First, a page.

Definition of above

Used in snooker in reference to the position of the cue ball. It is above the object ball if it is off-straight on the baulk cushion side of the imaginary line for a straight pot (e.g. "he'll want to finish above the blue in order to go into the pink and reds"). It is also common to use the term high instead.

24 Random Essential Billiards Terms

Hitting the object ball with not enough of a cut angle; hitting the object ball too full or "fat". It is a well-known maxim that overcutting is preferable to undercutting. See also professional side of the pocket.
This is how the player is who is does not break before they get a chance to get out of the break. This time period is when the breaking player with a position advantage on the table.
This describes a player who is not particular good at completing long shots. They may have other skills that help them in the game of one pocket pool, but when faced with long shots; their execution is less than perfect.
This is the red colored object ball in carom games.
In snooker, any of the 15 balls worth 1 point each that can be potted in any order. During the course of a break a player must first pot a red followed by a colour, and then a red and colour, etc., until the reds run out and then the re-spotted six colours must be cleared in their order. Potting more than one red in a single shot is not a foul - the player simply gets a point for each red potted.
In blackball, one of two groups of seven object balls that must be potted before the black. Reds are spotted before yellows, if balls from both group must be spotted at the same time. Compare stripes; contrast yellow ball.
In carom billiards, the object ball that is neither player's cue ball.
The cue ball's position after a shot. "Good" or "bad" in reference to a leave describe respectively and advantageous or disadvantageous position for the next shot, or to leave an incoming opponent safe.
This is the raised portion on the side of the table; the cushions are essentially rubber bumpers covered in the table cloth.
In snooker, the colour ball that is worth three points, being the second-least valuable colour behind the yellow. It is one of the baulk colours.
A Carom game with lines drawn to form rectangles that restrict play and reduce the potential for high runs.
This is when a mistake is made in the shot and the resulting contact between balls forces you to miss the shot.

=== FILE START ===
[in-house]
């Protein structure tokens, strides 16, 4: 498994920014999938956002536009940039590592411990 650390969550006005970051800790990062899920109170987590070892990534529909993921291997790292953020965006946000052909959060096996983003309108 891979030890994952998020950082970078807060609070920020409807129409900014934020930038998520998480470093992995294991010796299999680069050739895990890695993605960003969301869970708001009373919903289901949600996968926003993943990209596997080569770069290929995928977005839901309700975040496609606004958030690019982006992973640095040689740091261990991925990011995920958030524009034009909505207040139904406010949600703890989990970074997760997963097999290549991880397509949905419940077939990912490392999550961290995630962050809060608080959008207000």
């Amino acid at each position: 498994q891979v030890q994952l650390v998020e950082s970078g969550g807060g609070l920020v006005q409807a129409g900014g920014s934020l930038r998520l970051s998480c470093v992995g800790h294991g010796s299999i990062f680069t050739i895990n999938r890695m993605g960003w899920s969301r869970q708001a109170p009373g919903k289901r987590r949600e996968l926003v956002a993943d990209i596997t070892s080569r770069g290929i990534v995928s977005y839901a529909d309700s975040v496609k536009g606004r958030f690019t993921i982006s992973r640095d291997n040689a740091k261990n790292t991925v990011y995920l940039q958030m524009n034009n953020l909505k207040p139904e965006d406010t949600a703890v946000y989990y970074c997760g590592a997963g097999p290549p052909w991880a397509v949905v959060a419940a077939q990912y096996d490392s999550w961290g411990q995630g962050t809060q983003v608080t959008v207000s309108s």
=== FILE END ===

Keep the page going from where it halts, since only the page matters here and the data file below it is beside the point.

To shoot without taking enough warm-up strokes to properly aim and feel out the stroke and speed to be applied. One-stroking is a common symptom of nervousness and a source of missed shots and failed position.
Chiefly Australian: Same as a force follow shot.
A short and loose stroke performed in a manner similar to the way one throws a dart; usually employed for a jump shot. See also nip draw.
A cluster of balls. In snooker, the bunch of reds that are typically left below the pink spot in the early stages of a frame, not including those reds that have been released into pottable positions.

1- Shortened phrase of "ball-in-hand".

2 - In snooker, the ability to place the cue ball anywhere inside the boundaries of the D. This occurs at the start of a frame, and after the cue ball has been potted or forced off the table.
Also a short form of "Ball In Hand".

Modification of the rules and/or scoring of a game to enable players of variable abilities to compete on a more even playing field. Examples of handicapping include spotting balls and giving games on the wire to an opponent. In league play, other forms of handicapping include awarding compensating points to a lesser-skilled team, or using numerical player ranking systems to adjust final scores between opponents of different skill levels.
A pool table spread in which the balls are extremely easily positioned for a run out, and where little movement of the cue ball on each shot is necessary to obtain position on the next.
Common slang in the US for a cheap, poorly made cue. Compare wood.
Chiefly American: The half of the table from which the break shot is taken. This usage is conceptually opposite that in British English, where this end of the table is called the bottom. Contrast foot. See also kitchen.
Describes tightly woven and well-used (but clean) billiard table cloth (baize), upon which the balls move quickly and roll farther, as they experience less friction than with fuzzy or dirty cloth. May be used more extendedly, as in "this is a really fast table". Fast cloth makes draw (screw) shots somewhat less effective, as there is less purchase for the cue ball's back spin. By the same token, slide and stop shots are easier on fast cloth because it is so comparatively smooth.
A stroking technique in which a player releases his gripping hand briefly and re-grasps the cue farther back on the butt just before hitting the cue ball.
The angle from which a ball rebounds from a rail, as measured from the perpendicular to the rail.
Also highs, high balls, high ones. In eight-ball and related games, to be shooting the striped suit (group) of balls (9 through 15); "you're high balls" or "I've got the highs" ("you're high" is rare, because of the "intoxication" ambiguity). Compare stripes, yellows, big ones, overs; contrast low.
Also known as joint caps. Plugs that screw into/onto the threads of a joint when a two-piece cue is broken down to keep foreign objects and moisture from contacting the joint mechanism.
Australian: Defeated with all seven of one's object balls (in blackball or eight-ball) remaining on the table.